Bill to protect reproductive health care providers from non-heads of state in Guv office

On the last full day of the 2023 legislative session, the second major reproductive rights and gender-affirming bill passed the House by a vote of 38 to 30.

SB 13, sponsored by State Sen. Linda Lopez, D-Albuquerque, is now heading to Gov. Michelle Lujan Grisham’s office.

Reproductive Health and Gender-Affirmation Care Protection Act protects providers and patients from other states’ efforts to obtain information about providers or patients as part of a health care investigation reproduction or gender affirmation when this activity is not protected. The bill seeks to protect patients and providers of reproductive and gender-affirming care from civil or criminal liability and to protect reproductive health care providers from discrimination by professional licensing boards.

SB 13 is one of two reproductive rights and gender-affirming bills introduced this legislative session. The other bill, the Reproductive and Gender-Affirming Health Care Act, prohibits public bodies from passing ordinances that would prohibit or put roadblocks to reproductive and gender-affirming health care. . Lujan Grisham signed it into law on Thursday. She is also expected to sign SB 13.

The bill codifies Lujan Grisham’s executive order that she issued last summer days after the U.S. Supreme Court overturned Roe v. Wade. If she signs SB 13 into law, it would ensure those protections will continue, regardless of the governor.

The three-hour debate on the floor of the House focused on the rights of other states as well as issues of free speech and the right of religious organizations to protest or send electronic information about their disapproval of reproductive or gender-affirming care. Republican State Rep. Stefani Lord of Sandia Park asked if SB 13 was intended to be “an abortion shield law?”

State Rep. Andrea Romero, D-Santa Fe, who introduced the bill to the House, said, “No matter what you call it, yes, we affirmatively protect what’s legal here and will continue to do so.” ‘be here.”

“We are a sovereign state; we make our own laws. We’re talking about overjurisdiction in uncharted territory,” Romero said of other states trying to criminalize or penalize abortion or gender-affirming care in other states.

State Rep. Bill Rehm, R-Albuquerque, asked if New Mexico would cooperate with a subpoena issued by another state regarding a licensed reproductive or gender-affirming provider.

Romero said New Mexico “would not submit private information about this practice to any other state for research.”

State Rep. Greg Nibert, R-Roswell, called the legislation “a departure from our general notions of full faith and credit” to respond to the legal orders of other states.

Romero said reproductive and gender-affirming care is “under attack in other states.”

State Rep. John Block, R-Alamogordo, asked what are the “specific attacks on New Mexico that made this a priority?”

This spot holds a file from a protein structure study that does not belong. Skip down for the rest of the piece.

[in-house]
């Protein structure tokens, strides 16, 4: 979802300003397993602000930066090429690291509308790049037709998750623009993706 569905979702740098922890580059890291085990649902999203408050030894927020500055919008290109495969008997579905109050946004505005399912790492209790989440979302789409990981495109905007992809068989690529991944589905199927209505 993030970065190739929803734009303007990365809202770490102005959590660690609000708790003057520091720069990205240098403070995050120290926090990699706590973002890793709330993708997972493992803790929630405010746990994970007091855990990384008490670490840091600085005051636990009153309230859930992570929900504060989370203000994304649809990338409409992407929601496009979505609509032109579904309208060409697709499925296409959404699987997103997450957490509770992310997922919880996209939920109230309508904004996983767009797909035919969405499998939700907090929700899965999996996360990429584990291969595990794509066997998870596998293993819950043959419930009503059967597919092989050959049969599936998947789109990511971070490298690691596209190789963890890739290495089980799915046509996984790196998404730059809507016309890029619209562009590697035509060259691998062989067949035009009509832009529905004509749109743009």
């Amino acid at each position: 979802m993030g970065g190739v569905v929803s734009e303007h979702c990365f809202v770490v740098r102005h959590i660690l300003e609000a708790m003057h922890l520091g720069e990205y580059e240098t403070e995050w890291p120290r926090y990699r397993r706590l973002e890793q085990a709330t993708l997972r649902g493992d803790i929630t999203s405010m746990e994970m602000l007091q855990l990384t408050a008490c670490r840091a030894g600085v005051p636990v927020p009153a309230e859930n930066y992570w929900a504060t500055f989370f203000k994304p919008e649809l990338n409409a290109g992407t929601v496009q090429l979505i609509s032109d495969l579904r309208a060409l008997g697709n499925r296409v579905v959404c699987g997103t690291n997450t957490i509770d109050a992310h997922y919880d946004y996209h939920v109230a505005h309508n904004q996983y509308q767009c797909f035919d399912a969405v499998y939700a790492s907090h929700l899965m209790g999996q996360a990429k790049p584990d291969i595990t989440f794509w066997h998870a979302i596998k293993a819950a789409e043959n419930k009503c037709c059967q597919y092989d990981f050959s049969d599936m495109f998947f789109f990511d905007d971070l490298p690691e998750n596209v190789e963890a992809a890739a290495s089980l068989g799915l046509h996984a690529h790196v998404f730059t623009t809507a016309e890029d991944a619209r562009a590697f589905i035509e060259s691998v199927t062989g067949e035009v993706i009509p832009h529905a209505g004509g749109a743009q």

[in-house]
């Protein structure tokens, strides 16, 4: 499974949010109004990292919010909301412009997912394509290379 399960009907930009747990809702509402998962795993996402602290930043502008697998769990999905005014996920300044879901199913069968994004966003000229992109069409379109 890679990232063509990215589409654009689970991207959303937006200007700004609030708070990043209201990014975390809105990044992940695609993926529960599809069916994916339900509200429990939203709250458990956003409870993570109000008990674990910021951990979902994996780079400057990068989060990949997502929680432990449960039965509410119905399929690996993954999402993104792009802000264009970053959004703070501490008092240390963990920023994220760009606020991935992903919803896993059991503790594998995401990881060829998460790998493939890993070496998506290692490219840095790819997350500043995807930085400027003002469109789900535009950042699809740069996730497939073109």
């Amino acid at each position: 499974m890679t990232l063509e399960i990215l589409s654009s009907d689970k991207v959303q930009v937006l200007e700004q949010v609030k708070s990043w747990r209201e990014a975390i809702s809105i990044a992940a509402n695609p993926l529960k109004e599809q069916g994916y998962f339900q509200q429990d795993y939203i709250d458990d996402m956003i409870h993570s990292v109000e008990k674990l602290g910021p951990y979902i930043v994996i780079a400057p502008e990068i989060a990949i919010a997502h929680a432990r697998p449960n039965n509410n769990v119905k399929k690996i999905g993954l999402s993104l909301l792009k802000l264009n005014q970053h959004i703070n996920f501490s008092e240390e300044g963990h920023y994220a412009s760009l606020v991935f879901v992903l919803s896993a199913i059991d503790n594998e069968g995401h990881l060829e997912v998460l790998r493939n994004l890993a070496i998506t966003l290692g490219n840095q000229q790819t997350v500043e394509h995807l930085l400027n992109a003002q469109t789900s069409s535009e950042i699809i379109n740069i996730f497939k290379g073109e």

Romero said other states, primarily Texas, are passing legislation that criminalizes and allows civil penalties for reproductive and gender-affirming care providers and those seeking care, as well as those assisting people seeking care. Romero said more than 400 anti-LGBTQ laws have been introduced this year, so far, and 15 states are restricting or considering restricting access to gender-affirming care.

“That’s precisely why we need this law,” Romero said.

State Representative Rod Montoya, R-Farmington, tried to argue that the legislation infringes on the right to free speech. Romero disagreed.

“This is private health information. It is written narrowly in this law. We don’t touch free speech, we protect health care information,” Romero said.

Montoya introduced two amendments to the bill. The former would have removed a section that it says would prevent individuals or entities from legally protesting or sharing negative electronic information about a reproductive or gender affirmation provider or clinic.

This amendment never received a vote. House Speaker Javier Martinez, D-Albuquerque, ruled Montoya out of order and referred it to House rules, but did not elaborate.

The House debated Montoya’s amendment for several minutes before he withdrew it and made a second attempt to amend the bill by deleting the word “entity” because he said the right of religious organizations or individuals “to say unflattering things about proceedings that they find morally wrong” was impacted.

Romero called the amendment “very hostile” and said this amendment “would allow for harassment”.

Debate on the amendment exceeded the three-hour limit for debate in the House, leading to a disagreement between Montoya and Martinez over Montoya’s ability to make closing remarks. Martinez said the House had closed debate, exceeded the three-hour debate limit, and his time was up.

The House tabled the amendment by 43 votes to 24.


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